qualities do not contribute in achieving the aims of education. If the student is well taught in
the spirit of cooperation, by examples of deeds, moral force and certain liberty rather repression
of ideas thus, all pitiful incidences will be eliminated and realizing the aim of education, “moral
and physical developments, transforming the students into prosperous, intelligent and noble
persons”.

Religious Thoughts and Practices


Jose Rizal grew up and nurtured by a closely-knit Catholic family: his letters to them attests his
high regard to the supreme God. “Concerning what you say about my duties as a Christian, I have the
pleasure to be able to answer you that I haven’t stopped a moment in believing in the fundamental
principles of our religion…”vii

Rizal at young age was greatly affected by the death of the three priests and inspired them to
dedicate his second novel. It is even said that had it not been the event of February 1872, Rizal would
have become a Jesuitviii. He praises his professors in Ateneo, especially Father Francisco de Paula
Sanchez. Many of his writings were center to God’s exaltations such as Al Niño Jesus, A la Virgen
Maria, Alianza Intima entre la Religion y la Buena Educacion and a poem written to the rector of
Ateneo Fr. Pablo Ramon S.J.

It was expected therefore, that he should have been also, a devout Catholic. However, in his later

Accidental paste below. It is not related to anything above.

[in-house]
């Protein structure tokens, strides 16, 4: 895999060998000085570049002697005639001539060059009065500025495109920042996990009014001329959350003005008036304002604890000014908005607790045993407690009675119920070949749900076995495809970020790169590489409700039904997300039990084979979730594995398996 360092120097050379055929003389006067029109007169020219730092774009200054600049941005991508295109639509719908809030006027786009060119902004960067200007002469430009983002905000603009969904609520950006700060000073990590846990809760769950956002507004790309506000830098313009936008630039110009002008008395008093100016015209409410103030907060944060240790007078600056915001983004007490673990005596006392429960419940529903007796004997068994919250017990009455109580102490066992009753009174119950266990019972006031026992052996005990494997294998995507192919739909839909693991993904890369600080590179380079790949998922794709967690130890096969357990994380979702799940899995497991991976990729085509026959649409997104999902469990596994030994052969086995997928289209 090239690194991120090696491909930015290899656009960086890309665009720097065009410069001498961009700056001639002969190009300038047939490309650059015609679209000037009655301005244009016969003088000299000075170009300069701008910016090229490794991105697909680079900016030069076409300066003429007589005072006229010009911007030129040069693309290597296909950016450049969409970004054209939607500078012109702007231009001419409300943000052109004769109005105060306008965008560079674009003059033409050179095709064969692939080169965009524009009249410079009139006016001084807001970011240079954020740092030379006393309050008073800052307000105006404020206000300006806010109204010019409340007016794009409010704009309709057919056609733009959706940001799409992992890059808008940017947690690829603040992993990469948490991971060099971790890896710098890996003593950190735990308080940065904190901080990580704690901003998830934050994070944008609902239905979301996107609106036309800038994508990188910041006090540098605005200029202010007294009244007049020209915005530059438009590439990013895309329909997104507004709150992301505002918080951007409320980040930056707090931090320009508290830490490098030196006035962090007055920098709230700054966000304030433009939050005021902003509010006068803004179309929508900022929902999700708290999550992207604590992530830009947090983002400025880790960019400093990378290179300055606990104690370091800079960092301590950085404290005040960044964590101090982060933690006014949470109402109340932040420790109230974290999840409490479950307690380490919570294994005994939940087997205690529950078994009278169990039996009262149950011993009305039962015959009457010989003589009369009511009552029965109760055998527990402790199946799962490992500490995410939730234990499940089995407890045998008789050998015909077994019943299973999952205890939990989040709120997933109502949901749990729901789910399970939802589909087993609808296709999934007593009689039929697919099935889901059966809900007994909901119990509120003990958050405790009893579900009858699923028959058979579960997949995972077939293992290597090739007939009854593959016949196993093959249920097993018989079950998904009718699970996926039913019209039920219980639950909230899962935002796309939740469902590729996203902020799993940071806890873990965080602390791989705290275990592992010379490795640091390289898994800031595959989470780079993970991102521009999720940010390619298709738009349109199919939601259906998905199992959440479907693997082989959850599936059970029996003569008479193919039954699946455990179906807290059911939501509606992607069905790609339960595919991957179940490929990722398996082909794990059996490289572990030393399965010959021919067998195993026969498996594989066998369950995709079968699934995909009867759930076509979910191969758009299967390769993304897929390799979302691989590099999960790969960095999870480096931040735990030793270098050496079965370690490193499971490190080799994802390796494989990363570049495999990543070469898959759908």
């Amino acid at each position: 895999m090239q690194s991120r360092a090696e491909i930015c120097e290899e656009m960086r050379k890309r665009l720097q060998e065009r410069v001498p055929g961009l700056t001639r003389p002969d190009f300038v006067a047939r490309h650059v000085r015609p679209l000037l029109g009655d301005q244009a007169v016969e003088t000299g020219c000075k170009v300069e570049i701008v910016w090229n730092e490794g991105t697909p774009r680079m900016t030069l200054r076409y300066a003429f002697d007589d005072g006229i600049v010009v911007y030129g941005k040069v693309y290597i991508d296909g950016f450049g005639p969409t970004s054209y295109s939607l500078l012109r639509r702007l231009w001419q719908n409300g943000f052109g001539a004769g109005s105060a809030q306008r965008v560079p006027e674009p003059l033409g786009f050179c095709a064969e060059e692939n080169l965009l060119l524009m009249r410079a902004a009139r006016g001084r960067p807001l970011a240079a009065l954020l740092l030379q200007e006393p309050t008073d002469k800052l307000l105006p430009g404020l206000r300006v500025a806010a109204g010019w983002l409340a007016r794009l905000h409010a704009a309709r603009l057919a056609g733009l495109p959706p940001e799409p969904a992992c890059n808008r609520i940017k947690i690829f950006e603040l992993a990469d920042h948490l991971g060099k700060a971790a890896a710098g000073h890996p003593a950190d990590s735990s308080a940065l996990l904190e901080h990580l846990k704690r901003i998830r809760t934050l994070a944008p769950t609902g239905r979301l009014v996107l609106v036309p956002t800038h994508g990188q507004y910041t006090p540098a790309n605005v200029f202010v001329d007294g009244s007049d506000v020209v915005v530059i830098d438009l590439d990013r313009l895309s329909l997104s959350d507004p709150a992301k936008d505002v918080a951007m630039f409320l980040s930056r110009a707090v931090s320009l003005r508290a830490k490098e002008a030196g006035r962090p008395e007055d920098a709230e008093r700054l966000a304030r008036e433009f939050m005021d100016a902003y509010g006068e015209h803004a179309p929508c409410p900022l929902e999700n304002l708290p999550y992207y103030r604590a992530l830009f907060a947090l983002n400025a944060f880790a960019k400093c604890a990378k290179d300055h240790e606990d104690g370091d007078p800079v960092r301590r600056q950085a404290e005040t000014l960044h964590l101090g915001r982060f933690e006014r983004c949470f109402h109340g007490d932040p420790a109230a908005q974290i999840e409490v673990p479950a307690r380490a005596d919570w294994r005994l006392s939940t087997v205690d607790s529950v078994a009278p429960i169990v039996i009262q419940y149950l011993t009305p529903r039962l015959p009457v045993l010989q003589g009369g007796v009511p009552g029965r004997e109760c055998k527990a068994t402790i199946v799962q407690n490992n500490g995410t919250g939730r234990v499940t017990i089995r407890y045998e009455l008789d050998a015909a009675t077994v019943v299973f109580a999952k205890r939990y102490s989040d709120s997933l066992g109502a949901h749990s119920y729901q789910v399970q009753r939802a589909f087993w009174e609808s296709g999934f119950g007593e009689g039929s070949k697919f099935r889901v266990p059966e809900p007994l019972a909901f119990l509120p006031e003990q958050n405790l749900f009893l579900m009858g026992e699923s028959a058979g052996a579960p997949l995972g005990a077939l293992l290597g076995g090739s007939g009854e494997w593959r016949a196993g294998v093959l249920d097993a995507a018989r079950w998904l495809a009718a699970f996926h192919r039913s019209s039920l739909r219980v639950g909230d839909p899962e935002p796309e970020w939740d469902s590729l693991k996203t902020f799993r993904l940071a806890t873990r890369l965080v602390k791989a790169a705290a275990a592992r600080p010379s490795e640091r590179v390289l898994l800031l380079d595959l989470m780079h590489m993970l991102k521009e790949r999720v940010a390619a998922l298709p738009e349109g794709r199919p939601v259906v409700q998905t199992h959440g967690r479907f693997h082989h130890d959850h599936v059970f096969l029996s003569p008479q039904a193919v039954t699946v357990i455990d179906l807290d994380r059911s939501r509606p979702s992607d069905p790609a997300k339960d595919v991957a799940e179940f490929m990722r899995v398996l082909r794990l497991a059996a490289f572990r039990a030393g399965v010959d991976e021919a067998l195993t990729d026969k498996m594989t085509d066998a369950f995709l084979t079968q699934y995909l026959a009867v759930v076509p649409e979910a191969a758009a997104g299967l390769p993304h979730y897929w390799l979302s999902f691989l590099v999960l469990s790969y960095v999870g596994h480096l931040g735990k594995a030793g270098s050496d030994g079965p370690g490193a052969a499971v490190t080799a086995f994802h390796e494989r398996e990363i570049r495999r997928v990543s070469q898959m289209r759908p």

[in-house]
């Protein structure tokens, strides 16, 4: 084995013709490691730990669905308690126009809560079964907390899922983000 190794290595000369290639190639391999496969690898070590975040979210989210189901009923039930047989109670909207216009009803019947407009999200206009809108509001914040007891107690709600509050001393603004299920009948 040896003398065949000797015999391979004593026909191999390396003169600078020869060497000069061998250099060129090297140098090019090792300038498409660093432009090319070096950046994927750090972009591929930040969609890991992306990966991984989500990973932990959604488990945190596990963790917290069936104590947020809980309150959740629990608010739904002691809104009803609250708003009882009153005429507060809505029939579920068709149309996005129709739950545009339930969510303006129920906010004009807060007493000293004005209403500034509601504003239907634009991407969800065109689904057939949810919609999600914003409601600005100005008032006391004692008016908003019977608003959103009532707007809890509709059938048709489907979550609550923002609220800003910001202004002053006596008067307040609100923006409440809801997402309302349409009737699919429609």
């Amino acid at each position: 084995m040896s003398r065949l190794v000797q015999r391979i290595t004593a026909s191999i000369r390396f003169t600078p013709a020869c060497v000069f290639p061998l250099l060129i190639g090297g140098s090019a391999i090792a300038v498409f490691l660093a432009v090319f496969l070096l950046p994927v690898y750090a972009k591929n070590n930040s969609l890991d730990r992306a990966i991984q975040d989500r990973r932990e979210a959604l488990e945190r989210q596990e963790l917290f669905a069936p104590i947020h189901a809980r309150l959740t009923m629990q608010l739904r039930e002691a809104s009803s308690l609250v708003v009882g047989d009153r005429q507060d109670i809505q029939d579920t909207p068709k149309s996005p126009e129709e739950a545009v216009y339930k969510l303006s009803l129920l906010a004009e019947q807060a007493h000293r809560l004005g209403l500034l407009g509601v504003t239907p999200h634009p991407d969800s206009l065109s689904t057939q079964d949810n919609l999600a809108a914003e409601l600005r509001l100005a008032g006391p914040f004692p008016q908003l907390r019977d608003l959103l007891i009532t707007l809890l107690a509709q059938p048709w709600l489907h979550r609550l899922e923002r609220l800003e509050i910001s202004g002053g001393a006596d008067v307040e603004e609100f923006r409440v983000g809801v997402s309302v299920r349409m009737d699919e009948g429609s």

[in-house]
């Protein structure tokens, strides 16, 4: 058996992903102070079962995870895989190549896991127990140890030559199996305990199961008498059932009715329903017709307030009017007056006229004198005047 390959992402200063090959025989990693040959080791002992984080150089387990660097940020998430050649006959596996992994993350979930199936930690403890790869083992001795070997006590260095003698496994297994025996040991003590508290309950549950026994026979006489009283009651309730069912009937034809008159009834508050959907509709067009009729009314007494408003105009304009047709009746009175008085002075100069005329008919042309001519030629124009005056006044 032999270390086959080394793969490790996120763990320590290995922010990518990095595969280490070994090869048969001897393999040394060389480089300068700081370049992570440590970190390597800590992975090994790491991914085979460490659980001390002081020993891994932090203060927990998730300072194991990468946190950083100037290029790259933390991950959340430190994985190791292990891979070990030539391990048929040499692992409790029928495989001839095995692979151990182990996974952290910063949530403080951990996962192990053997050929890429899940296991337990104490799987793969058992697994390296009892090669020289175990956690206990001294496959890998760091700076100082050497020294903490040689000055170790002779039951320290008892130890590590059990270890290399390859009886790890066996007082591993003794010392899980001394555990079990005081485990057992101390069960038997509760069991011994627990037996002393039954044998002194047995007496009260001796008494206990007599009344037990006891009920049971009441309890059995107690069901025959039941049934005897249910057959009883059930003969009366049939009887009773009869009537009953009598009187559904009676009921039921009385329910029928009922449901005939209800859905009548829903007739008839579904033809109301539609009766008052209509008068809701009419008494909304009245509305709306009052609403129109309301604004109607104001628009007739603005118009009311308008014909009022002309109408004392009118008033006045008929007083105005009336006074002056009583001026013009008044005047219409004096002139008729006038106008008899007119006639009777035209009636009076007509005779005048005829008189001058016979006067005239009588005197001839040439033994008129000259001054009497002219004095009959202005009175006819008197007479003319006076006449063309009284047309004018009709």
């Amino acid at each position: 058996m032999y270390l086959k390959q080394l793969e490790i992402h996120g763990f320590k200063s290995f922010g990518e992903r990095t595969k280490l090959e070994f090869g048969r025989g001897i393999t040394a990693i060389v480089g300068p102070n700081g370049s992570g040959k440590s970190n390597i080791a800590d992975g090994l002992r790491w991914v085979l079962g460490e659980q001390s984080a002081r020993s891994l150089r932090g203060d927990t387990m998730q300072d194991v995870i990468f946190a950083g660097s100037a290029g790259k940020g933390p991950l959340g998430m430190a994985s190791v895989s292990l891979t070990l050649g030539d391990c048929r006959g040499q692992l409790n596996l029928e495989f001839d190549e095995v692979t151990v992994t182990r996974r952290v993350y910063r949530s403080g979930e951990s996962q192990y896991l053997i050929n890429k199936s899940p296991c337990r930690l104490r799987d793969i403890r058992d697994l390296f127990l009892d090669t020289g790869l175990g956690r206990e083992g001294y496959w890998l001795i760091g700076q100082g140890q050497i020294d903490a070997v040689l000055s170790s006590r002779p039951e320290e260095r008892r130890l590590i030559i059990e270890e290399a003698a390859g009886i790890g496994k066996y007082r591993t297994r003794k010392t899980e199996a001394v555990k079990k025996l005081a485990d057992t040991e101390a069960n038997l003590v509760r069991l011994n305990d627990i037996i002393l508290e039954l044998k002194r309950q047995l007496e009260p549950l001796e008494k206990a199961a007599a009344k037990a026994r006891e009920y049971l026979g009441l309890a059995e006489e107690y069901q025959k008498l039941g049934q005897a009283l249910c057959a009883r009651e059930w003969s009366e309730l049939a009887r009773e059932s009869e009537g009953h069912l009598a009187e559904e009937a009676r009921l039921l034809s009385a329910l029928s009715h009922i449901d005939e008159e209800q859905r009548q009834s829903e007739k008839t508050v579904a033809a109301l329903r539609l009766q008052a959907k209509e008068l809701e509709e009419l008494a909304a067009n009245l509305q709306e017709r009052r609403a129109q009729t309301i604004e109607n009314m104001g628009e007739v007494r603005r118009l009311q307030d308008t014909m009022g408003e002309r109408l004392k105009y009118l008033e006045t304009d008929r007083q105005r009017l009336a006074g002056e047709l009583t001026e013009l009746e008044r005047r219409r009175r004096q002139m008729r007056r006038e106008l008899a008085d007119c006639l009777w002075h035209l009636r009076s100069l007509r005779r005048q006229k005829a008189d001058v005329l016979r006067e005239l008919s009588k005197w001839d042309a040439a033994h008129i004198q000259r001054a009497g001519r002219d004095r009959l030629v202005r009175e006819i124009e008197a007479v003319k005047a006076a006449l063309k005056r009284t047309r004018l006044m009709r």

life Rizal developed a religious philosophy different from the Catholic religion. It all started when he
first went abroad in 1882. In Europe he found the boisterous atmosphere of freedom: where
conservatives and liberals, socialists and anarchists, protestants and Catholics, atheists and agnostics,
debated and discussed at meetings without the fear of being apprehended. Rizal was amazed by this
kind of freedom by which the Filipino society never experienced. His acquaintances with the great
thinkers, leaders, scholars, scientists and philosophers in Europe revolutionized his religious
philosophy. He made contacts with prominent people with different creed and professing various
beliefs. When he stayed in the house of Karl Ullmer, a protestant pastor, he and Ullmer exchanged ideas
on several topics, one of which was their respective beliefs about God, “There, in calm and slow

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conversation, with freedom to speak, we talked about our respective beliefs, of the morality of peoples
and the influence of their respective creeds on them. A great respect for the good faiths of the adversary
and for the most contrary ideas that must necessarily arise due to differences in race, education, and
age, led us almost always to the conclusion that religions, whatever they might be, should not make
men enemies of one another but rather brothers and real brothers”.ix

In his letter to Blumentritt, Rizal summarizes his commentary over God and religion; the sentiment
which reflects how he hated so much the religion as posed by the friars in the Philippines. “God ought
not to be utilized as a shield and protector of abuses, nor should religion be used for such purpose. If
the friars really had more respect for their religion, they would not use so often its sacred name and